Medium Raw & Cuisine Du Moi – Book Review

by Jan

CUISINE DU MOI by Ben Canaider, Allen & Unwin Publishers

MEDIUM RAW by Anthony Bourdain, Bloomsbury Publishers

These two books deal with chef’s inflated egos. Medium Raw is about Anthony Bourdain’s ego, as well as the chefs and food writers he writes about. Cuisine du Moi is about the ego of Gavin Canardeaux, a global uber chef de chef.

One is about the egos of real people and the other is about the ego of a fictitious figure, who is a confection comprised of celebrity chefs such as Gordon Ramsay, Jamie Oliver, Alain Ducasse and Wolfgang Puck.

Medium Raw contains Bourdain’s confessions about his culinary life and views. It’s admirable that he had the courage to bare all in the public arena and that he wrote some negative opinions about members of the culinary elite. He could never have done that in Australia with our hypersensitive defamation laws.

It seems that some of Bourdain’s “heros” and “villains” deserved the serves that he gave them. As I recall, Alice Waters copped a shellacking for various misdemeanours, ie. not being a chef, taking credit for others’ efforts, having a wonderfully romantic vision about ideal food production, but seeming out of touch when it comes to affordability, and sometimes overlooking the meaning of locovore in practical terms.

On the other hand, Jamie Oliver was ascribed “hero” status for trying to get kids and schools to consume better healthier food. What’s not to like? There was a TV show of Jamie doing a schools program in the US. They were largely intransigent in their attitudes, and will eventually become a cost on the already unhealthy American health system sooner rather than later.

Bourdain goes into bat for chefs whom he considers have been treated badly, such as Matt Moran and Fergus Henderson – mainly due to the ignorance and insularity of their US audiences.

It’s very easy to appreciate a writer who can write entertaining gonzo-style prose, and who will pique the villains’ egos, and have the decency to defend colleagues who have been insulted. Plus, Bourdain as an individual is very cool.

Now let’s move 180o away and have a look at a parodic figure whom Bourdain would have vitriolically described as a villain or a buffoon. When you read Cuisine du Moi, you may think about a Shakespearean line: “all the world’s a stage”. One is left with the impression that Gavin Canardeaux is not so much interested in food per se, but empire-building, doing media, and generally taking himself too seriously. Wonder where Ben Canaider got that idea from?

It’s a tired old cliché that in the last couple of decades restaurant have become the new theatre, and some chefs see themselves as impresarios rather than Manuels. The focus seems to be on marketing and image, rather than culinary ability. No one wants their hands constantly soiled by peeling onions, skinning fish, or dealing with nasty customers. After all they are artistes, aren’t they?

Here are a couple of items from the book’s table of contents, so you can get a taste of what Canaider writes about:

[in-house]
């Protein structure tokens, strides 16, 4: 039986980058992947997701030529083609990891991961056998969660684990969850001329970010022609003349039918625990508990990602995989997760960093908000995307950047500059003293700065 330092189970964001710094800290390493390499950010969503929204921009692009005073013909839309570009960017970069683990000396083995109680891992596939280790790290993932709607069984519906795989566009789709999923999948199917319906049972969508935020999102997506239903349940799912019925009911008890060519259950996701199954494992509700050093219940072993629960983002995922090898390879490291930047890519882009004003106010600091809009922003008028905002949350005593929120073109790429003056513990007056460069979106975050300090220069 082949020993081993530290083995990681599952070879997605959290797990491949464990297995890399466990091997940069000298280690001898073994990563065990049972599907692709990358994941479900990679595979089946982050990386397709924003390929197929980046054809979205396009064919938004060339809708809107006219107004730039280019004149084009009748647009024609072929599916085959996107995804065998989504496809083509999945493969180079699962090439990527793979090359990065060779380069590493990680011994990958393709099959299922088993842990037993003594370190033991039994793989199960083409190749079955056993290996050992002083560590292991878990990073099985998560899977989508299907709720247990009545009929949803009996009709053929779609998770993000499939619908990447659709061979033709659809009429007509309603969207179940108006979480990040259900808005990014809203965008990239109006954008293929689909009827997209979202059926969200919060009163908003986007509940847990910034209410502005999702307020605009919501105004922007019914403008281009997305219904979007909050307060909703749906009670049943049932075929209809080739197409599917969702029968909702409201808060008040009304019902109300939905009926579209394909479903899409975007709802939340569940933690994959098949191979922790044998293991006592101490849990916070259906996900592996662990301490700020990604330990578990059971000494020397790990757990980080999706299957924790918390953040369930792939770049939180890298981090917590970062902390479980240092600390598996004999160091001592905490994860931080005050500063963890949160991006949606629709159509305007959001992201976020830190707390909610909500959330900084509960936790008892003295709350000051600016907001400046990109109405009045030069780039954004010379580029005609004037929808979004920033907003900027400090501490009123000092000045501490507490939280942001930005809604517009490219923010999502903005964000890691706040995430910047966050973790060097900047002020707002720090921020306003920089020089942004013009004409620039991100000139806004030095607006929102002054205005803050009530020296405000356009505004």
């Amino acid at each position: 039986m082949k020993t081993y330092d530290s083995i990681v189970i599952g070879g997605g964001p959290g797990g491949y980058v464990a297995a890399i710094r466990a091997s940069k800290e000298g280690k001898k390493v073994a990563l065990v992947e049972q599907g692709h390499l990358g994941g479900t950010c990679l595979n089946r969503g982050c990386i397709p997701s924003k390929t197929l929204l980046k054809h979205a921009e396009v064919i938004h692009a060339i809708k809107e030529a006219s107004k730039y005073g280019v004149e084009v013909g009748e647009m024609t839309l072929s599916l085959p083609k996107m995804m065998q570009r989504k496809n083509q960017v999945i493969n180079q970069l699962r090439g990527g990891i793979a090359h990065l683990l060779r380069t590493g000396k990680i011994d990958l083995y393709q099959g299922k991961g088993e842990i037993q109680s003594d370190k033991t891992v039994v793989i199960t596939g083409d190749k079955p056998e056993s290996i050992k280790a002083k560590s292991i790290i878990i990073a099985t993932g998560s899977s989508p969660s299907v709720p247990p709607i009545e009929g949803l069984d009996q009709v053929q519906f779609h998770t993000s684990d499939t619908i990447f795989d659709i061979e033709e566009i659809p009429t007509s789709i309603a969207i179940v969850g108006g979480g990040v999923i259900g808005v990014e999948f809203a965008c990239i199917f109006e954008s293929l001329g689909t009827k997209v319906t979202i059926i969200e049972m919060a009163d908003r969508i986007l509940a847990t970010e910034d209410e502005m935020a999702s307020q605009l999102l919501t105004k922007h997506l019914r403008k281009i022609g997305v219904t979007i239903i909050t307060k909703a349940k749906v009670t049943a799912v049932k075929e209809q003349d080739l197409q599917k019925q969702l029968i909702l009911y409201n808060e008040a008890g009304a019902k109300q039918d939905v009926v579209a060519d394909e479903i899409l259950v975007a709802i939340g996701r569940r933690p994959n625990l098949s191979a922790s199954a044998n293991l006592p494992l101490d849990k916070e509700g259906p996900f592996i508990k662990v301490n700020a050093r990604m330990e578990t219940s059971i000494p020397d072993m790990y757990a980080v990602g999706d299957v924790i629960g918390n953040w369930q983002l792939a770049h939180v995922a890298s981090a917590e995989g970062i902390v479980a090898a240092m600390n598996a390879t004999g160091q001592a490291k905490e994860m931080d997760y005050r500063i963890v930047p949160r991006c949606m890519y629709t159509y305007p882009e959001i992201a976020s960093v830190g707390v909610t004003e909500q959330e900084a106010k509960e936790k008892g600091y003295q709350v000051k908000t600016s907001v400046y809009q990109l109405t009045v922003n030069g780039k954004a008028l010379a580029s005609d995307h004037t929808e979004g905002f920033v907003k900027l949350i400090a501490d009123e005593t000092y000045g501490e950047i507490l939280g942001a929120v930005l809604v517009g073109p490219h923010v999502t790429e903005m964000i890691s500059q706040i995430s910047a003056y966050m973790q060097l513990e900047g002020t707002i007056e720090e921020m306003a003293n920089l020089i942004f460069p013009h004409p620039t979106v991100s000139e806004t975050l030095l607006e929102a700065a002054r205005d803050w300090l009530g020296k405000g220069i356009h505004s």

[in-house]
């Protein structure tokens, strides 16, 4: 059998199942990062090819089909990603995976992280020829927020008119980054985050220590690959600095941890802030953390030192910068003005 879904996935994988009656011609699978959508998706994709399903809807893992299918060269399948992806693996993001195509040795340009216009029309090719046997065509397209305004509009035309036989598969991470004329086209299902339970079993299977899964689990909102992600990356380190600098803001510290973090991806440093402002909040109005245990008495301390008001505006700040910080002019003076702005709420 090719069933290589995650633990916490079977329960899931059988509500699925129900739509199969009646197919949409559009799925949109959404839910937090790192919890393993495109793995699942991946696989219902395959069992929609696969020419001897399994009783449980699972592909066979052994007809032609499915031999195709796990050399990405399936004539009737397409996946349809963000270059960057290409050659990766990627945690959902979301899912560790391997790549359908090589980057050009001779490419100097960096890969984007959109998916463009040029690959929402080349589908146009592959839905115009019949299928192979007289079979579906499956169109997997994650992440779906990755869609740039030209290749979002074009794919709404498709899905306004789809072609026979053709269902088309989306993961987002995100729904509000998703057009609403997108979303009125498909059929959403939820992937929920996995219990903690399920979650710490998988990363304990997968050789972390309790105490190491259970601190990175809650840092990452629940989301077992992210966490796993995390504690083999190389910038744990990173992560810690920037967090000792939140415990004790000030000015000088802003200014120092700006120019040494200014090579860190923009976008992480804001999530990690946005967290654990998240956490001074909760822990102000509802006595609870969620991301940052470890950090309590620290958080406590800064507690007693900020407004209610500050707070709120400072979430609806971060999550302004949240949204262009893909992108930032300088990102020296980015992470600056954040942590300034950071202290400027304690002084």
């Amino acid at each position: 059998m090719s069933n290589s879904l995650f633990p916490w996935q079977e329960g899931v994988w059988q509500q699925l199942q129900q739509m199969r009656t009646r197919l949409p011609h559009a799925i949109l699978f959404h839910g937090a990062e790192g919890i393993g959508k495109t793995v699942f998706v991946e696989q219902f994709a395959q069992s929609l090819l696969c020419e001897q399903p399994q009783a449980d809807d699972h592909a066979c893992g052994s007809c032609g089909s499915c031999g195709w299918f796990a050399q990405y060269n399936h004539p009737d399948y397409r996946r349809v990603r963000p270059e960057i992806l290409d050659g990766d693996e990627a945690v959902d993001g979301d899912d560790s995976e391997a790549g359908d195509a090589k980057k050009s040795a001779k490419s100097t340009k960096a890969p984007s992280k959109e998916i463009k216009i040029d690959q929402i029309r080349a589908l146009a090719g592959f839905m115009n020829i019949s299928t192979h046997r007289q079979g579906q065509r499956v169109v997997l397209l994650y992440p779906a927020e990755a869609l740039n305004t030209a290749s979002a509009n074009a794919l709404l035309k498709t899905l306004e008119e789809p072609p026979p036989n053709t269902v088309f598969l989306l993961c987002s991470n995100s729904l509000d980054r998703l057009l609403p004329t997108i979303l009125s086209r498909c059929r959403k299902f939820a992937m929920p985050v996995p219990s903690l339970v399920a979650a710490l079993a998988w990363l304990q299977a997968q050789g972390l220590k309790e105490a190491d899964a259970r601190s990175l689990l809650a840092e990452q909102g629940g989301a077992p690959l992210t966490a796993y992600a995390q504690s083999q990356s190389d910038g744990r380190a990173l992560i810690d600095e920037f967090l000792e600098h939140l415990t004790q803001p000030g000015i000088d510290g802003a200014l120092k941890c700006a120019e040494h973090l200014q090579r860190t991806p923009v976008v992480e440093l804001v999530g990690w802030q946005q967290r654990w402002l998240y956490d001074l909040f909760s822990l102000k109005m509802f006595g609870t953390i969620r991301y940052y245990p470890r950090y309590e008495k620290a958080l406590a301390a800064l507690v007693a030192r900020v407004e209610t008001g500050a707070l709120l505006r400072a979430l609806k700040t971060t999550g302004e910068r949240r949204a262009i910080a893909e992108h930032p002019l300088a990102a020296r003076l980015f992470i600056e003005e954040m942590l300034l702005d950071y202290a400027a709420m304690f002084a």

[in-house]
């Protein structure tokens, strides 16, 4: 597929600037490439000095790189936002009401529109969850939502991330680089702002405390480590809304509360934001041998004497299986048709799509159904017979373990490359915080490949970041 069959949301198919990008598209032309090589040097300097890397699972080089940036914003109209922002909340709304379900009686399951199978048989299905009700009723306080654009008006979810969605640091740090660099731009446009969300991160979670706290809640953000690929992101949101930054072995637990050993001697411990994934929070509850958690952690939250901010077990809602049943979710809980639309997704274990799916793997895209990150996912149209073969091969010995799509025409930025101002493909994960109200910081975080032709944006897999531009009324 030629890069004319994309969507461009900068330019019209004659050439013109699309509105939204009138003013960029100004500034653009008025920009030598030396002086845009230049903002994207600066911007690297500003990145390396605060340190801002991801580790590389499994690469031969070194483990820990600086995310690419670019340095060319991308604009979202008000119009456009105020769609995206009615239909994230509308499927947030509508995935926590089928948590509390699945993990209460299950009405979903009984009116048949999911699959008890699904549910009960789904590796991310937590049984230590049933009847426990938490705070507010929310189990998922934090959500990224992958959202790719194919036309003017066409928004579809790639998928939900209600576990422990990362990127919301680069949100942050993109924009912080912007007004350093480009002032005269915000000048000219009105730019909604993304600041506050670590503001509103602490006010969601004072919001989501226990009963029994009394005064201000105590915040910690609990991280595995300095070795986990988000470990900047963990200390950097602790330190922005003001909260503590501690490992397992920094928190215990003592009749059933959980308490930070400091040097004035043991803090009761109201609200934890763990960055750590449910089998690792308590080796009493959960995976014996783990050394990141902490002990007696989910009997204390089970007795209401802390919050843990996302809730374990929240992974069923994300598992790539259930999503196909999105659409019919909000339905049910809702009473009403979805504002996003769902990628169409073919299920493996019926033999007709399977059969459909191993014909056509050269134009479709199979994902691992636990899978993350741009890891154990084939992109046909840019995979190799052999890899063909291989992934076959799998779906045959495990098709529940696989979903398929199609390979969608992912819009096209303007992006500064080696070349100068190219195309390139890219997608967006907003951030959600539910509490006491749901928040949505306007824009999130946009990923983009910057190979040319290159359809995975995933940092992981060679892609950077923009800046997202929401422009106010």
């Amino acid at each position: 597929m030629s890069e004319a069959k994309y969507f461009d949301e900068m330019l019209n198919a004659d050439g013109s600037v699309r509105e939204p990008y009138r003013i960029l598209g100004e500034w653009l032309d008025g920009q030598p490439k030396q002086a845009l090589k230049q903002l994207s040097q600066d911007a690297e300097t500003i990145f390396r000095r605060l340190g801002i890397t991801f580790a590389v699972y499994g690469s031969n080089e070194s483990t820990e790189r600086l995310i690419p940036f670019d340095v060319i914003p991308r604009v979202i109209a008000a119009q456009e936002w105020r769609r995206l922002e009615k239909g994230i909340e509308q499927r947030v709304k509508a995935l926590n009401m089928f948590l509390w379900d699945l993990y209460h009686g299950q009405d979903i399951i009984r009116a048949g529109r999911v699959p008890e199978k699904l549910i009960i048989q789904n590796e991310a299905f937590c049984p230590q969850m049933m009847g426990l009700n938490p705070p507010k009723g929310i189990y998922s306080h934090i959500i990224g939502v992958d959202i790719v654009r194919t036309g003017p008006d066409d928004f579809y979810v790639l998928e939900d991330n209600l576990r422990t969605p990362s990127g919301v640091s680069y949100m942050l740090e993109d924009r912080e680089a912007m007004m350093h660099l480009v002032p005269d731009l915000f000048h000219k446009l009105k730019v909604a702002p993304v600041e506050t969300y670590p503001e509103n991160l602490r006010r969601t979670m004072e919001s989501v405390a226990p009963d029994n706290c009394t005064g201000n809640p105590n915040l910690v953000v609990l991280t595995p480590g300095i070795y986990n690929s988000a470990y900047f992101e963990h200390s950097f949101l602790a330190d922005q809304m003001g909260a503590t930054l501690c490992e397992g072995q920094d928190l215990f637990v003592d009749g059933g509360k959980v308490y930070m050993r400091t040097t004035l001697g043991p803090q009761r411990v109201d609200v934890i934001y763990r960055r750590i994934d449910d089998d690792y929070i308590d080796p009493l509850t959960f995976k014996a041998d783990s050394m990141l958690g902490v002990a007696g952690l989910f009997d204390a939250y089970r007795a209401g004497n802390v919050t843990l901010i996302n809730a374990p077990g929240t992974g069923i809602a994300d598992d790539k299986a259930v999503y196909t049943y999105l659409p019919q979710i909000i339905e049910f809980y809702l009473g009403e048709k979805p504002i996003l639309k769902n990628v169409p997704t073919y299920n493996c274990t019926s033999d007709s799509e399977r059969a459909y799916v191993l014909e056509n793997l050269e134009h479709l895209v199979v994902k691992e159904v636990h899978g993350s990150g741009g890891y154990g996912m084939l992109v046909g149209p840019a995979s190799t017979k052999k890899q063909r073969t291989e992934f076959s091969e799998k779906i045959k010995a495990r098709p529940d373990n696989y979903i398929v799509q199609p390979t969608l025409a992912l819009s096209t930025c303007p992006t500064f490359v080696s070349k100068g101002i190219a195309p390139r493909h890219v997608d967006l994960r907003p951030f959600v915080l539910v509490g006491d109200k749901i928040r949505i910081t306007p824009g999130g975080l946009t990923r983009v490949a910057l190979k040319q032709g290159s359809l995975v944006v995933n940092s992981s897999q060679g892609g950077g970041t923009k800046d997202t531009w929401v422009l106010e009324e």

“The Ingredients: The hit list of top ingredients, mostly Bio-dio-orgo, and often grown by Canardeaux himself”

“The Menu:  seasonal, sustainable, non-carbon-emitting and never containing any prices”

“L’Attitude: Being a chef and a celebrity and a corporate citizen”

“The Critics and the Media: what others say about G. P. Canardeaux. ‘It is hearts and minds, not PR…..’

In each chapter there is a recipe, such as, De-Re-Un-constructed T-Bone Foam.

Plus a photo of the recipe

Here’s another quote from this last chapter: “But that’s modern cooking for you: you take a perfectly natural ingredient and deconstruct it so that it is easy for food critics to bring into restaurant bathrooms in order to snort it up their nostrils. These people eat hard, type hard, play hard – which is probably why we are all such great mates. And this is the foundation of our unquestionable professionalism vis a vis their independent reviewing and photography of my restaurants. I demand that they are tough and honest and impartial. I drive this particular point home every time we are drinking bellinis in Venice”.

Both books offer a satisfying read: Bourdain for his candour about himself and trying to maintain the integrity of his craft. And Canaider for sending up the pretentious and Narcissistic media tarts whom Bourdain dismisses, with a dish best served cold.

It seems that it’s now normal for celebrity chefs to do deals with organisations like sports celebrities. So, every time you open a glossy, there’s a chef standing next to a flash car, or some culinary equipment, or even wearing a set of threads which he would hitherto not have even heard of. In their cookery courses, should TAFE teachers include a module about public relations?

Restaurant kitchens would be less brutal if the chefs could be a bit nicer, like Tetsuya. There has been some media about him in the last year or two, and it appears that he is the opposite of the above mentioned specimens. Have any chefs considered asking themselves how to be nice? Or if that’s too hard, ask Tetsuya’s advice about how to go about some ego modification?